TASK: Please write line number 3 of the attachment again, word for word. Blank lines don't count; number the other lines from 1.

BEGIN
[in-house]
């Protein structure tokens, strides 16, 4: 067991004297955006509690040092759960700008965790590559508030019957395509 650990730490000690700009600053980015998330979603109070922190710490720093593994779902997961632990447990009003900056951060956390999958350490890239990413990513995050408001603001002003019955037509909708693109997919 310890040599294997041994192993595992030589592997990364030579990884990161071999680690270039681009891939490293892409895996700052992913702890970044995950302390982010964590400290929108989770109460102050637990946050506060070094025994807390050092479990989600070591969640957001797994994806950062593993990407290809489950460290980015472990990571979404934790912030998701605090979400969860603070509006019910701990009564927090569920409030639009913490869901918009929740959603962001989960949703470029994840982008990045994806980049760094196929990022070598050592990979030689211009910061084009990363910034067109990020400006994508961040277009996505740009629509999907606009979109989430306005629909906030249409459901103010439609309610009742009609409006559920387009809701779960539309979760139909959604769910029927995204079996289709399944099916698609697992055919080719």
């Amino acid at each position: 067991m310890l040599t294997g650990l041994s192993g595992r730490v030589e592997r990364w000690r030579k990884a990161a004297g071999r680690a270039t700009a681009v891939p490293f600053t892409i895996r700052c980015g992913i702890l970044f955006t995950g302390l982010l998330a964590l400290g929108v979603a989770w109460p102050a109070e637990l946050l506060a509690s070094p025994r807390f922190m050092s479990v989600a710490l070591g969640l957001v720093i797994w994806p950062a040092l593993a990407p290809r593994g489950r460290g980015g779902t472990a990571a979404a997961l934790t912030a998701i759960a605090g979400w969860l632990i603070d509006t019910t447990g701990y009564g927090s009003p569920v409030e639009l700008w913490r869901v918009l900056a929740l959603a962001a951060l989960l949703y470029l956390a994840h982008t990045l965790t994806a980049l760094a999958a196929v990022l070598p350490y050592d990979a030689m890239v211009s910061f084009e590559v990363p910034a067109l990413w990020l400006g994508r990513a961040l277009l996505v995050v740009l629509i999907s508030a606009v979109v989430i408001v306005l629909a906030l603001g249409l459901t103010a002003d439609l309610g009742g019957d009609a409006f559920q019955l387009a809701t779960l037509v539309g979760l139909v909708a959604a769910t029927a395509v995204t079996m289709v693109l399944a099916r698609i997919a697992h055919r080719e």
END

């Amino acid at each position: 067991m310890l040599t294997g650990l041994s192993g595992r730490v030589e592997r990364w000690r030579k990884a990161a004297g071999r680690a270039t700009a681009v891939p490293f600053t892409i895996r700052c980015g992913i702890l970044f955006t995950g302390l982010l998330a964590l400290g929108v979603a989770w109460p102050a109070e637990l946050l506060a509690s070094p025994r807390f922190m050092s479990v989600a710490l070591g969640l957001v720093i797994w994806p950062a040092l593993a990407p290809r593994g489950r460290g980015g779902t472990a990571a979404a997961l934790t912030a998701i759960a605090g979400w969860l632990i603070d509006t019910t447990g701990y009564g927090s009003p569920v409030e639009l700008w913490r869901v918009l900056a929740l959603a962001a951060l989960l949703y470029l956390a994840h982008t990045l965790t994806a980049l760094a999958a196929v990022l070598p350490y050592d990979a030689m890239v211009s910061f084009e590559v990363p910034a067109l990413w990020l400006g994508r990513a961040l277009l996505v995050v740009l629509i999907s508030a606009v979109v989430i408001v306005l629909a906030l603001g249409l459901t103010a002003d439609l309610g009742g019957d009609a409006f559920q019955l387009a809701t779960l037509v539309g979760l139909v909708a959604a769910t029927a395509v995204t079996m289709v693109l399944a099916r698609i997919a697992h055919r080719e």